7. Sanders’s support divides fairly clearly along ideological and demographic lines; Trump’s doesn’t.
This one may better serve Trump, whose support is ideologically widespread among Republicans. Sanders appeals primarily to white, liberal Democrats. That’s not a secret, and it’s where Sanders will have to expand his support if he’s going to make a serious run at Clinton for the nomination. However, polls do show that Democratic voters who don’t prefer Sanders as their first choice are fine with him as their second choice. As is the case in reverse—it’s not that Clinton’s supporters don’t like Sanders, it’s just that they like Clinton more.
8. Sanders’s candidacy has clear historical precedents; they’re less obvious for Trump.
Silver compares Sanders to previous insurgent Democratic candidates, such as Bill Bradley, Howard Dean and Eugene McCarthy. They all gave the mainstream candidate a scare, but ultimately fell short. But Trump is more openly hostile to the GOP than were previous insurgent Republican candidates. Given how much the GOP base hates all things government, that may actually help Trump in the primaries.
9. Trump is running against a field of 16 candidates; Sanders is running against one overwhelming front-runner.
The diluted Republican field has prevented the GOP establishment from rallying behind just one of their own, and has helped Trump jump to his current lead. I will add that it also means Trump’s lead is a relatively small plurality, which may or may not grow as other candidates drop out. See my comment on Silver’s point No. 1. But were the Democratic field as diluted, Sanders might also enjoy a plurality lead.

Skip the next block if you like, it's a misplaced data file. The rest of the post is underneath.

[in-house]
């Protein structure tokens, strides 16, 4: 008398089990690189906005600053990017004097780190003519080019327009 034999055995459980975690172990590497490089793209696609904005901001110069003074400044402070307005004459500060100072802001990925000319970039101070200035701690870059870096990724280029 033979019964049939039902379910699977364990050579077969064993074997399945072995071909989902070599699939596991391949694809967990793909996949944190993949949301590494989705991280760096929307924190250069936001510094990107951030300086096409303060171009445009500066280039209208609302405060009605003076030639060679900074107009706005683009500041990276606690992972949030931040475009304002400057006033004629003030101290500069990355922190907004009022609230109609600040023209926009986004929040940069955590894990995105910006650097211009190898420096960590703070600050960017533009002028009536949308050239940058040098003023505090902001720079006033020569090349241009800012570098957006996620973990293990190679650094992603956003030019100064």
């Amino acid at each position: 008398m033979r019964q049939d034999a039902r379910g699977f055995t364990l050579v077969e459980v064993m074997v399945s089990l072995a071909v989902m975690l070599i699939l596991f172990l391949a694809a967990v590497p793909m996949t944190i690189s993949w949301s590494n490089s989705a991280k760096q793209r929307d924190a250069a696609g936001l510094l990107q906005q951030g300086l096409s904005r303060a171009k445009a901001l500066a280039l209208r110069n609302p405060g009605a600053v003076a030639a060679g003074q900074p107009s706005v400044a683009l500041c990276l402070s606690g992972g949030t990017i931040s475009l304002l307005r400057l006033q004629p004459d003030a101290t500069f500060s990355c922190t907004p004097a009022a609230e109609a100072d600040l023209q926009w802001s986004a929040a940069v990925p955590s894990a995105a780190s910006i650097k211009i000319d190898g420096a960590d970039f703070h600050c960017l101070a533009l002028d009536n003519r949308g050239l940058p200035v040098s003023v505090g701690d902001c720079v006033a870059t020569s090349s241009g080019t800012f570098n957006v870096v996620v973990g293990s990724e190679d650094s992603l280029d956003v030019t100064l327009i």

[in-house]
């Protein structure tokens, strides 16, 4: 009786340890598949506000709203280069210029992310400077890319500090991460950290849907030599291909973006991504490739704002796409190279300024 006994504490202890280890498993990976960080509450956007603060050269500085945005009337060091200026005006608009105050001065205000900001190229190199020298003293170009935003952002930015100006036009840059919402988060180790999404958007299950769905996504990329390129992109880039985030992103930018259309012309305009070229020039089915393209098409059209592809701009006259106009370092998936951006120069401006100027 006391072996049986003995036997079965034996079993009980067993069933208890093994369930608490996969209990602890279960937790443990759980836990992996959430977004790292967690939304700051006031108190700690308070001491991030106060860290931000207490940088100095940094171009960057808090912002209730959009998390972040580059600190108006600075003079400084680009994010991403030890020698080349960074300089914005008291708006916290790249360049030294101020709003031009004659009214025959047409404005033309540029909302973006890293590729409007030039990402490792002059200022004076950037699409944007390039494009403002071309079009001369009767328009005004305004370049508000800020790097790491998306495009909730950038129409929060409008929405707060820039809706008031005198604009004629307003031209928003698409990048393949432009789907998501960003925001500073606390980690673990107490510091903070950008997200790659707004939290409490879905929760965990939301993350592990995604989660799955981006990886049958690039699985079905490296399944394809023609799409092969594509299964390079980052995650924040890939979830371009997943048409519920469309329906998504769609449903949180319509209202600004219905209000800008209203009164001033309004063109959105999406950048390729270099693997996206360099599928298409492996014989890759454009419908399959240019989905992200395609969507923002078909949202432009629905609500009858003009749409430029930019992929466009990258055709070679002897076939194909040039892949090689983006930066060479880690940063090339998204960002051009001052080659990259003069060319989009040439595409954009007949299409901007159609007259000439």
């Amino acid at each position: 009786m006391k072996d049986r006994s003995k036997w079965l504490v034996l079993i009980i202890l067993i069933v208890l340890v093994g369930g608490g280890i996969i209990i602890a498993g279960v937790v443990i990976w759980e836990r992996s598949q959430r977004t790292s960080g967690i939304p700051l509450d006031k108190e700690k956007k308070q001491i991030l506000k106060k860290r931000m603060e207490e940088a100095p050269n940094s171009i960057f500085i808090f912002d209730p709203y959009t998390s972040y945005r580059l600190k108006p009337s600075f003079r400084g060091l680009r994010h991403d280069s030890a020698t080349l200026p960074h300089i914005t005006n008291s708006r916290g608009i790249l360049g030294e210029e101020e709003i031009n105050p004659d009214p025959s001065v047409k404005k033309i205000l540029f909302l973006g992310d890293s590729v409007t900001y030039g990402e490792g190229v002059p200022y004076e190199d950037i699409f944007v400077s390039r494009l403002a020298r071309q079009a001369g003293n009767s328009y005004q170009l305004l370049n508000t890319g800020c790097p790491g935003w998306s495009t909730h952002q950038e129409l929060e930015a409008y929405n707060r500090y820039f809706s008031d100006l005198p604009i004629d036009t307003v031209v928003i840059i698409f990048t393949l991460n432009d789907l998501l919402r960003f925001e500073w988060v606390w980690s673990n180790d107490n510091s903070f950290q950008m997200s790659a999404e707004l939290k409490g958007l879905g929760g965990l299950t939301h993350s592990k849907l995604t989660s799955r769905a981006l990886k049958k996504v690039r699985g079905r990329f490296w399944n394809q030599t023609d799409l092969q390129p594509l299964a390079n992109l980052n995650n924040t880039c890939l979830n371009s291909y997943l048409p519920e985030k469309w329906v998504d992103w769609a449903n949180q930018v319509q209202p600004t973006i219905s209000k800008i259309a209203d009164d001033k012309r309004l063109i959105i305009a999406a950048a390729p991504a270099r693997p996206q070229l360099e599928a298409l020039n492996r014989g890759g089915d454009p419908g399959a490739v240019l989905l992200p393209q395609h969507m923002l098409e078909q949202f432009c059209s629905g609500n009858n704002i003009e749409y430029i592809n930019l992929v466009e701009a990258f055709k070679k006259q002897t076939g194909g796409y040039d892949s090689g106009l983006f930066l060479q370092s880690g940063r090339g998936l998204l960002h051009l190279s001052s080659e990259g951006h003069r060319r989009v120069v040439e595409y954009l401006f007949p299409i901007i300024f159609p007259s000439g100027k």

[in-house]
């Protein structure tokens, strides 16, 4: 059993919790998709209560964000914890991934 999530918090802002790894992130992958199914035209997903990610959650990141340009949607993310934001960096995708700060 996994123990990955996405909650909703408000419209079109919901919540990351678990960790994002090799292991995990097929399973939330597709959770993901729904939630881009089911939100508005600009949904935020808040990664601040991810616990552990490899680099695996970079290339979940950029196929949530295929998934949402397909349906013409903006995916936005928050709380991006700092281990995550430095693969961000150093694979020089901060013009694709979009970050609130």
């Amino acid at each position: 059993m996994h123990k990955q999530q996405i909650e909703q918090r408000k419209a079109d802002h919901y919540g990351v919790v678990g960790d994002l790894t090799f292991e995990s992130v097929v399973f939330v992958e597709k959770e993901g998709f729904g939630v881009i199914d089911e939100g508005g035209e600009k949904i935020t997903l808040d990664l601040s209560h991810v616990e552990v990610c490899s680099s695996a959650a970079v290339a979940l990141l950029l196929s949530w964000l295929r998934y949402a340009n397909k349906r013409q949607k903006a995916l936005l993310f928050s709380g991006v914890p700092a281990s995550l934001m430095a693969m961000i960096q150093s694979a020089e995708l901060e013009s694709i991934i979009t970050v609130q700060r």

10. Trump is a much greater threat to his party establishment.
Sanders is an outsider. But because he has aligned with Democrats so often, if he were to win the nomination the Democratic establishment base wouldn’t have a lot of trouble aligning behind him. The Republican establishment would have a much tougher time rallying behind Trump. His open hostility to the party, his animosity toward right wing media, and his apostasy on some key Republican issues means that if he did win the nomination, the GOP establishment might not even mind if he lost. The GOP establishment does not like not being in command. As Silver says:
A Trump nomination would be more of an existential threat to the Republican establishment.
Could Trump win without it? Not likely. It’s even less likely given his inattention to the ground game, which would make him particularly dependent on the party’s. Sanders would have the entire Democratic establishment behind him and he’d have his own ground apparatus. He’d have his long experience both with the politics of politics, with understanding and articulating his understanding of the issues, and he’d have stands on the issues that are much more aligned with those of the electorate than are Trump’s.
The media love a simplistic narrative, and for them equating the outsider candidacies of Trump and Sanders is too easy. But as is so often the case with narratives promoted by the major media, this one is also absurdly wrong.